“Settlement of all federal and state claims brings total costs to nearly $54 billion. BP PLC agreed to pay $18.7 billion to settle all federal and state claims arising from the 2010 Deepwater Horizon oil spill, including the biggest pollution penalty in U.S. history.Jul 2, 2015

      BP Agrees to Pay $18.7 Billion to Settle Deepwater Horizon Oil Spill …
      http://www.wsj.com/…/bp-agrees-to-pay-18-7-billion-to-settle-deepwater-horiz

      and a third

      ost Of BP’s $20.8 Billion Deepwater Horizon Fine Is Tax Deductible …
      oilprice.com › Energy › Energy-General
      Oct 7, 2015 – BP will be forced to pay $20.8 billion, the largest settlement ever reached with a single entity. … Even litigation costs are often tax deductible. … bars companies from writing off penalties paid to the government. … Similarly, the $32 billion that BP spent to clean up the Gulf area following the massive oil spill

      Apparently most of the costs are tax deductible.

      The spill took place in 2010 during the administration of Barak H. Obama. The outcome was hardly one of his successes but is a part of his legacy of failure.

      However the point is to get back on track ……the best I found was we are using 18 million barrels a day but only have enough oil from the various fields to refine 10 million barrels a day. Even though there is plenty of oil the process of fracking is much more expensive and I reckon no one wants to convert plants to that system. Instead the plans bring in foreign oil, refine it to various products and re-export it for a much higher return. The Canadian Oil from the pipeline is Canadian export oil which they pay to have refined in the Houston area.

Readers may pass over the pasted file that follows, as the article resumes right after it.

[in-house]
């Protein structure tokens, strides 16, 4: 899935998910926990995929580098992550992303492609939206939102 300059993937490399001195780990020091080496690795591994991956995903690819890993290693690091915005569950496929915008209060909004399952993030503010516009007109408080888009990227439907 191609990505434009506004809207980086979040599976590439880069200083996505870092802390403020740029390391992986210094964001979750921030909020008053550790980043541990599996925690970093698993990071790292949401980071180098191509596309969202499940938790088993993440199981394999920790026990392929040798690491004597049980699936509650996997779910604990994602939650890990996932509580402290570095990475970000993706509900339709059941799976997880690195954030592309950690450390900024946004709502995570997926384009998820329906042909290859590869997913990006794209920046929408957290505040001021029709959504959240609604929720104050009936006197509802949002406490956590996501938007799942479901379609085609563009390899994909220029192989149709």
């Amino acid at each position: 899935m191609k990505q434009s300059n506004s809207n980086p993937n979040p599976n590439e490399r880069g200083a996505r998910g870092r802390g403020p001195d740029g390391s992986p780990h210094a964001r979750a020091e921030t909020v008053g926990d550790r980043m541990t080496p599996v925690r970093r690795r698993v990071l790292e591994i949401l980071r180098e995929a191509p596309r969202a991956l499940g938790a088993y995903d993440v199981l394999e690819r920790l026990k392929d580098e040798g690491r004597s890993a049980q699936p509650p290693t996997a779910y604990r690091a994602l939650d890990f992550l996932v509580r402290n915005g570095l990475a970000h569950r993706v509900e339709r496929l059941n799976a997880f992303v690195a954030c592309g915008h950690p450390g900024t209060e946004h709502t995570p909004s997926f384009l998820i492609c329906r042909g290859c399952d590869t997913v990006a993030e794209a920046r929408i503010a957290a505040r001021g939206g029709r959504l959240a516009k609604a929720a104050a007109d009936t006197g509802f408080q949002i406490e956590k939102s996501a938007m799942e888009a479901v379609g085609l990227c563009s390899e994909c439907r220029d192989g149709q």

That takes up some of the capacity. It’s not available to refine oil for use in country even if the oil is in country. Third problem is lack of water in SW Texas to do the refining so building plants there are not economically feasible. I recall going into Galveston Bay and all the wayup to Houston on tanker ships the plants were wall to wall all the way through Houston to the North side. This included oil brought in fromt he Gulf offshore rigs. A key problem is our industry is not producing enough oil although it ‘s there to keep the plants running 24/7 and that is an economic requirement

      I did not do research on why more plants are not being built thinking it was probably because of expensive suits to stop such building from the tree huggers. Same with nuclear plants not being built.

      Didn’t get that far.

      So the unverified start point is we are importing refining and exporting to keep the existing plants running and production from the otherwise big time oil fields and others all the way to North Dakota is an eight million barrels a day short fall and then some of the pipeline capacity will go to the Canadian oil. All specious reasons but again I didn’t investigate further.

      The best or most positive article was being able to cut oil imports in half in ten years or so – maybe – and meanwhile we’re held hostage to the Saudi’s and others. We used to get oil fromVenezuela on a foreign owned tanker line that delivered to Puerto Rico then on US Ships to the East Coast for Ness Oil which has their own gas stations. Or did. That was ten years ago.

      The whole search was a mass of reports none of which coincided and no swingle concrete solid report on the issue in any particular. I’ve seen philosophical arguments handled with more facts from just objective thinking that this mess.

      My conclusion – so far – is thinking about Kerry’s side deals and how the money tgrail to the Clinton Foundation. Good a reason as any so far but I wouldn’t take it to the bank. That’s Huma’s job.

      .

  4. The Saudi government should show introspection and self-examination: form a Flagellant Movement and treat themselves to some of their own medicine.

  5. I don’t know how the workers are supposed to obtain redress for grievances. But it does appear to me that the punishment was for destruction of property. Not that I approve of that form of punishment.

    This is the top legal blog? Horrors.